Licypriya Kangujam, a 7 year-old Indian schoolgirl and climate activist from Manipur met with The President of Namibia Mr. Hage Geingob in the sideline of UNESCO Partners’ Forum yesterday in Luanda, Angola. She addresses various concerns about environmental changes in Namibia specially water scarcity due to climate change and also to enact a climate change law in his country at the earliest. She also urged the world leader to plant more trees as the ultimate solution to fight climate change.
She also met with the President of Angola Mr. João Lourenço, Mr. Ibrahim Kieta, President of Mali, Mr. Denis NGUESSO, President of The Republic of Congo, First Lady of Angola Ms. Ana Lourenco, First Lady of Namibia Ms. Monica Geingos, Nobel Peace Prize Laureate 2018 Mr. Denis Mukwege, UNESCO Director General Ms. Audrey Azoulay, President of the African Union & Former Prime Minister of Chad Mr. Moussa Faki Mahamat, Football star & Chelsea Striker Mr. Didier Drogba and many other great personalities on first day of her visit to this African country for the first time.
She draws the attention of the world leaders on the global climate crisis and appeal for their immediate action to combat the rising sea level, air & plastics pollution, land desertification, natural disasters, etc.
She said, “As a kid, I have to go to school and read my books. But when our future is at stake, I feel its not a wise decision to sit in the class and read about mathematics, science and the environment. I need to raise my voice to save our future before it’s too late for all world leaders. You may not have much impact now but it will be on your own children and grandchildren. Don’t keep our future at stake. Act Now.”
“I can already see the effects of global warming in my country. “Internally displaced peoples, farmer–herdsmen clashes, insecurity — all driven by climate change,” she says. “Also, the increase in food price floods sweeping away farmers′ land, droughts affecting the yield of crops, and excessive rainfall.”, she added.
“I’m 7 years old, going into my senior year in high school, and I am growing up in a world whose life systems are unravelling. In 10 years, I’ll be 17. My life will just be beginning when the world is ending. It is not fair to my entire generation that we are inheriting this monstrosity of a problem. It’s hard enough trying to grow up and live your life, let alone inherit this crisis that makes it so your future will be full of chaos and disaster.” says Licypriya.
On 20th September, she will also participate in the Global Climate Strike in front of the National Assembly of Angola with her supporters and other fellow young climate activists of the world in support of Ms. Greta Thunberg, Swedish Climate Activist. Main event will be at UN Headquarters, New York. This will be the first climate movement in Angola going to be initiated under her leadership to ignite young minds of children and youth of Angola to take concern on Climate Change.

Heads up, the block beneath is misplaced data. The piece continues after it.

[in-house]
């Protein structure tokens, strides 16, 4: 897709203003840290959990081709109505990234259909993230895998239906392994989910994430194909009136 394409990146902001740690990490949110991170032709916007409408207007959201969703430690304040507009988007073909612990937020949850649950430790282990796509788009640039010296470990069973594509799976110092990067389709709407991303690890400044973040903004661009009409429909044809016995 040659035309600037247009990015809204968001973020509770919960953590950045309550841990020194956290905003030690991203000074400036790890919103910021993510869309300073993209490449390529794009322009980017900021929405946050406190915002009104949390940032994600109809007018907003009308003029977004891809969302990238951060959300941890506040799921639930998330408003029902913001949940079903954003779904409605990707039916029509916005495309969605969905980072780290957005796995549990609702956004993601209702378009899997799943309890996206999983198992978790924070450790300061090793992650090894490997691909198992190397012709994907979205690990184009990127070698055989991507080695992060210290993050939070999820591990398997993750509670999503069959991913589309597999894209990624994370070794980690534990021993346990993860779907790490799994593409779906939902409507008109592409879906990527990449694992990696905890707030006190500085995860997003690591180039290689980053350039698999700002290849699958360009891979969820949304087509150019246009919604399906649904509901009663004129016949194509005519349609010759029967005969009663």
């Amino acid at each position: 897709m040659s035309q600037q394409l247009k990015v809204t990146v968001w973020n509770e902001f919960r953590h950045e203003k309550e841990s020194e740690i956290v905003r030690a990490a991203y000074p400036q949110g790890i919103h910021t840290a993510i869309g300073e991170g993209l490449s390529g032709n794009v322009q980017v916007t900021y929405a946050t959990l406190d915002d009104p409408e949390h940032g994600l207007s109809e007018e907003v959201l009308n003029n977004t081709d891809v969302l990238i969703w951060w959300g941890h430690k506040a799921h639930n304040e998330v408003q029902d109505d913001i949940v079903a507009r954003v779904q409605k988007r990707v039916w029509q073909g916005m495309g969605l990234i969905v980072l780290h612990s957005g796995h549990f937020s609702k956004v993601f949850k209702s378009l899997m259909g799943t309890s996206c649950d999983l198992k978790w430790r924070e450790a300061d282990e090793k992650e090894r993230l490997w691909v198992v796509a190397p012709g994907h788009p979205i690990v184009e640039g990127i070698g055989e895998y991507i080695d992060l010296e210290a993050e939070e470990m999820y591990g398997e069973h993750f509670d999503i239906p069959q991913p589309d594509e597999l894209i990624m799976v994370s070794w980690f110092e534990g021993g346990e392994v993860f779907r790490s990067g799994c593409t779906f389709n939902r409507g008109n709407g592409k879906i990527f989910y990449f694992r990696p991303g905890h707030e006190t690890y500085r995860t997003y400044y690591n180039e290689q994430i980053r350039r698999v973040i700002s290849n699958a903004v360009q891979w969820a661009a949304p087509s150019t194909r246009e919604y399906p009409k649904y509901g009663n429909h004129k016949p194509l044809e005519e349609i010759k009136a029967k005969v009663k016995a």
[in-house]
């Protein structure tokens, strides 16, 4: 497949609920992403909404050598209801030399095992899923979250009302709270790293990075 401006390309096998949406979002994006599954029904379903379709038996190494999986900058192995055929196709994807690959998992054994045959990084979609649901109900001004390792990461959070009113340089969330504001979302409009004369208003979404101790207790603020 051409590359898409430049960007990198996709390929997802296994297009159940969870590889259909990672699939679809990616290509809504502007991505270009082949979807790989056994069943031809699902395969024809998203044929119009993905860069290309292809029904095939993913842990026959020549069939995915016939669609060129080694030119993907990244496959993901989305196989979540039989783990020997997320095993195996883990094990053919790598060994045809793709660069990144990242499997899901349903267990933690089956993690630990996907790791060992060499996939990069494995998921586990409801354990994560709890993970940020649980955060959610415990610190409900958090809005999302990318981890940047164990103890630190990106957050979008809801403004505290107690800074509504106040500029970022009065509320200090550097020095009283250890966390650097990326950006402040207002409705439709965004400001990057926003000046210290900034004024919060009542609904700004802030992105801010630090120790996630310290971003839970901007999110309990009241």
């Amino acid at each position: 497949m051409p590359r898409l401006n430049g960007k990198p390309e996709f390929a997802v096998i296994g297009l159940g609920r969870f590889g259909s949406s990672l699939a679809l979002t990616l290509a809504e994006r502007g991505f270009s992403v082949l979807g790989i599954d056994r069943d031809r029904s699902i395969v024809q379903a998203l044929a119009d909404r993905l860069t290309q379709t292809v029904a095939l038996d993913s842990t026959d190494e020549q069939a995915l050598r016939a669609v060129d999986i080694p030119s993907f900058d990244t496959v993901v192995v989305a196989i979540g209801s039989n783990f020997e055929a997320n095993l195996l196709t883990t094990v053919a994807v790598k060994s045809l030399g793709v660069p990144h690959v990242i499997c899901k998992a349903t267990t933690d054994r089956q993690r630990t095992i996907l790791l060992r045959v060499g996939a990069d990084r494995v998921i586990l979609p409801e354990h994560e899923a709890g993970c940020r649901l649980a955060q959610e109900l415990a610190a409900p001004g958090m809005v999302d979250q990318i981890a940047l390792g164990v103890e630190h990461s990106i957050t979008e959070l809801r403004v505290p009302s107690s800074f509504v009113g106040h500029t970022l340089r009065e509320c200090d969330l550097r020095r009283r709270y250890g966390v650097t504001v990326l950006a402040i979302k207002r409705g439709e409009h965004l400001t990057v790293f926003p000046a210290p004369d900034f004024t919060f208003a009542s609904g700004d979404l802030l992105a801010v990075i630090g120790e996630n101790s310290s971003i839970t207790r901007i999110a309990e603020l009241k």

It can be noted that Angola is contributing 3.09% of the Green House Gas emissions growth in the global index and also already loss over 50% of its forest land and now remaining only 46.40% due to huge population growth. climate change in Angola will potentially impact four key sectors in the country: water resources, agriculture, fisheries, and human health.
Climate variability and change are likely to exacerbate many ongoing challenges as Angola continues to recover from nearly three decades of civil war. Extreme rainfall events and temperature changes are expanding the range and transmission period for disease vectors.
Sea level rise is placing coastal populations (approximately 50 per cent of the total population) and infrastructure at risk of inundation and storm surge. Warming oceans combined with overfishing will continue to stress marine resources and threaten coastal livelihoods. Already food insecure, Angola’s dependence on food imports and small-scale subsistence farming leave it particularly vulnerable to increased temperatures and rainfall variability which can impact crop yields, reduce livestock productivity, and expand the range of agricultural pests.
On 27th September, she is organizing a massive climate protest in front of the Parliament House of India with hundreds of children with their parents and environmentalists. She wrote in her twitter, “Parents must come out with their children to save our future.”
Prof Sir David King, Former Chief Scientists of UK says BBC, he’s been scared by the number of extreme events, and he called for the UK to advance its climate targets by 10 years.
But the UN’s weather chief said using words like “scared” could make young people depressed and anxious.
Campaigners argue that people won’t act unless they feel fearful.
Prof King, a former chief scientific adviser to the government, said: “It’s appropriate to be scared. We predicted temperatures would rise, but we didn’t foresee these sorts of extreme events we’re getting so soon.”
He said the world had changed faster than generally predicted in the fifth assessment report from the UN’s Intergovernmental Panel on Climate Change (IPCC) in 2014.
He referred especially to the loss of land ice and sea ice, and to the weather extremes in which he said warming probably played a role.
The physicist Prof Jo Haigh from Imperial College London said: “David King is right to be scared – I’m scared too.”
“We do the analysis, we think what’s going to happen, then publish in a very scientific way.
“Then we have a human response to that… and it is scary.”